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Editorial: Not in the line of duty

Christopher Garnier is shown in this file photo.
Christopher Garnier. — SaltWire Network file photo

It’s understandable to be upset by the news that a convicted killer is being treated for post-traumatic stress disorder (PTSD) at taxpayers’ expense.

The anger amps up when you learn that Veterans Affairs approved the treatment, while many deserving and needy vets wait months or years for help.

Christopher Garnier says he developed PTSD after strangling a female police officer. So, in fact, Canadians are paying for a killer’s therapy to overcome the trauma of the brutal act.

There are suggestions that some officials at Veterans Affairs need their heads examined. How could this happen?

Christopher Garnier says he developed PTSD after strangling a female police officer. So, in fact, Canadians are paying for a killer’s therapy to overcome the trauma of the brutal act.

Garnier was convicted last December of second-degree murder in the September 2015 death in Halifax of 36-year-old Catherine Campbell, an off-duty Truro police officer. He is being treated by a private psychologist and Veterans Affairs is covering the cost because his father is a veteran who also has diagnosed with PTSD.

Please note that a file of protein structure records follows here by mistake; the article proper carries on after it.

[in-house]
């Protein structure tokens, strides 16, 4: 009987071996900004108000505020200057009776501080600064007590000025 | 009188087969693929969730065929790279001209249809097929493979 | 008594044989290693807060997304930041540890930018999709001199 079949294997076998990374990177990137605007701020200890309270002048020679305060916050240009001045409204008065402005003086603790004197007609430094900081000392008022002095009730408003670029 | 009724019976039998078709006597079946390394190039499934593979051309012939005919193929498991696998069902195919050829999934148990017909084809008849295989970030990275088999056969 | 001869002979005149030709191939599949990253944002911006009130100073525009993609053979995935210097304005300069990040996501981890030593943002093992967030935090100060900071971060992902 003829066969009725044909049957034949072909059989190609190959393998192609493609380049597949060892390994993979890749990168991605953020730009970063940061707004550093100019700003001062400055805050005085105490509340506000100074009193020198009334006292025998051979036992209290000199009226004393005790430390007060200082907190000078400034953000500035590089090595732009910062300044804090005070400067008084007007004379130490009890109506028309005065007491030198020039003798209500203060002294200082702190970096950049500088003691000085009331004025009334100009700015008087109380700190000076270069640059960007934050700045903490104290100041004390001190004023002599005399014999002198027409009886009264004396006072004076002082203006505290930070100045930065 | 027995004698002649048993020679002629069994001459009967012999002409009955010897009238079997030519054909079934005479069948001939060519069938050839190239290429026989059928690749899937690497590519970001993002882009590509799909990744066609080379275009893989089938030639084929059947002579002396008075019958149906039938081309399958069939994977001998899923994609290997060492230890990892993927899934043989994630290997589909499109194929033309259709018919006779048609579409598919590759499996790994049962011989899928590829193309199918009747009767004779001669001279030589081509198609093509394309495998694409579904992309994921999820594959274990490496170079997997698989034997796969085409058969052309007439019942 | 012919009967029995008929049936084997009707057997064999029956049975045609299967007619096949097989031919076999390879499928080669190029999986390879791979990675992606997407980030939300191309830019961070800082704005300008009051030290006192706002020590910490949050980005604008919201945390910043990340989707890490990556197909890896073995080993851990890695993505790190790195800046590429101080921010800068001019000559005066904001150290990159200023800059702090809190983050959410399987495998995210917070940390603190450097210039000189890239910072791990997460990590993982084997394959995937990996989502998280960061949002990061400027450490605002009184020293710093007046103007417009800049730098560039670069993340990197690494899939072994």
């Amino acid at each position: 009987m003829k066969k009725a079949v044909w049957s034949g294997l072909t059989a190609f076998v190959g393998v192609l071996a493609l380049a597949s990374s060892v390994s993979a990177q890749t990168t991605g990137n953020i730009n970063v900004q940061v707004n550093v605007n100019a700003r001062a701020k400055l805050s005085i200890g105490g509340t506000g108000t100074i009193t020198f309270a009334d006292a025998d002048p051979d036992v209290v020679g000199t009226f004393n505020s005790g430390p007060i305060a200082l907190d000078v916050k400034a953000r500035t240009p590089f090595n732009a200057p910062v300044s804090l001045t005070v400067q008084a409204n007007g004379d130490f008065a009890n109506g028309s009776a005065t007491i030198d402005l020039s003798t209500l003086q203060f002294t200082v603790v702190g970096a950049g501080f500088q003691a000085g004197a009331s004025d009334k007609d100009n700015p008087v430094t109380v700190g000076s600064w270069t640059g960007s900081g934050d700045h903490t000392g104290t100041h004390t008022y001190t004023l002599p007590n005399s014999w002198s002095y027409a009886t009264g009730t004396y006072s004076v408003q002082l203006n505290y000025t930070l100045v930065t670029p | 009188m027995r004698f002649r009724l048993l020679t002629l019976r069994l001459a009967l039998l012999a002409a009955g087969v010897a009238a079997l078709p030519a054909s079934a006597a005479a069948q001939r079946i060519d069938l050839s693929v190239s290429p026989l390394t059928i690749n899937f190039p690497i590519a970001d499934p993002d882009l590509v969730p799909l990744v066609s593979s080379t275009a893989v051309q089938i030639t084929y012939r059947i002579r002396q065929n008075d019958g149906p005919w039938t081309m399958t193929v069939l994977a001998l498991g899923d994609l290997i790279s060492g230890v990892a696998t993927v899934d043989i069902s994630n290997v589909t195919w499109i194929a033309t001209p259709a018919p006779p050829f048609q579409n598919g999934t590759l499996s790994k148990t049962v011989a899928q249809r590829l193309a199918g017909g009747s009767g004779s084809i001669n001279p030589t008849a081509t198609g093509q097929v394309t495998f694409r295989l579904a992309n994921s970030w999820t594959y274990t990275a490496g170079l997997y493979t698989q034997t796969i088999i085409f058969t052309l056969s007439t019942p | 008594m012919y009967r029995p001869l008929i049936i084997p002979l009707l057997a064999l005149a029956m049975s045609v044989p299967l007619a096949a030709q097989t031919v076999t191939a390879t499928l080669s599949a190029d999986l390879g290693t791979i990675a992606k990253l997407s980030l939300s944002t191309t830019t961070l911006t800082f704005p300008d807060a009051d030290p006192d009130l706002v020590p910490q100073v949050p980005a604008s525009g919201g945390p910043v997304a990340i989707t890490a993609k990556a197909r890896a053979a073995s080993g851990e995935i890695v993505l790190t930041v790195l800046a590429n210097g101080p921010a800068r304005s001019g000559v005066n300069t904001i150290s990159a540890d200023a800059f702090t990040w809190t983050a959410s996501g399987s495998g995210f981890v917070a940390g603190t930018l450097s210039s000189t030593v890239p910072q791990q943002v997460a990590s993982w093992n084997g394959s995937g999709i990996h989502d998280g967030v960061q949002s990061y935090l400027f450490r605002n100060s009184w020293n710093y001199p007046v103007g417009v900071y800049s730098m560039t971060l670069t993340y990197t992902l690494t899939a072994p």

RELATED: Political outrage over Veterans Affairs' decision to fund murderer's PTSD help

But before we rush to judgment, we should consider the bigger picture: Garnier is eligible to seek parole in just over 11 years and the key elements of our judicial system are deterrence and rehabilitation. Treatment will give him the best chance of successfully re-entering society once his sentence is served. According to experts, Garnier now suffers from acute stress disorder, a mental illness that resulted from his PTSD.

Current Veterans Affairs rules — in effect for many years — make him eligible for treatment. Changing the program to prevent him from accessing the system would deny help for other veterans and family members who need assistance.

Veterans Affairs Minister Seamus O’Regan is in damage-control mode, trying to limit the political outrage. He says he’s “looking into how and why this decision was made,” but in his position, he has to defend Veterans Affairs officials, who followed the rules.

Veterans Affairs developed programs to help veterans and police who developed PTSD in defence of country or performance of duty. The extension of medical benefits to family members is provided in order to contribute to the overall well-being of veterans. The philosophy behind the policy is that when a man or woman serves in Canada’s Armed Forces or the RCMP, their whole family serves with them.

But providing financial help to a convicted felon — when the cause of PTSD is a heinous crime like murder — is outside the original intent of the rule.

O’Regan has to find a way to halt this travesty while maintaining benefits for those deserving of them.

Garnier’s crime mars the contributions and sacrifices made by veterans, police and their families.

Still, to simply close loopholes and offer no supports — even to a murderer like Garnier — however tempting, is not the right way. As much as the circumstances revolt us, we can’t let revenge be our guide. Then we sink to his level.

Garnier has a right to medical help while in jail, but it should be provided by the Department of Justice, not Veterans Affairs.

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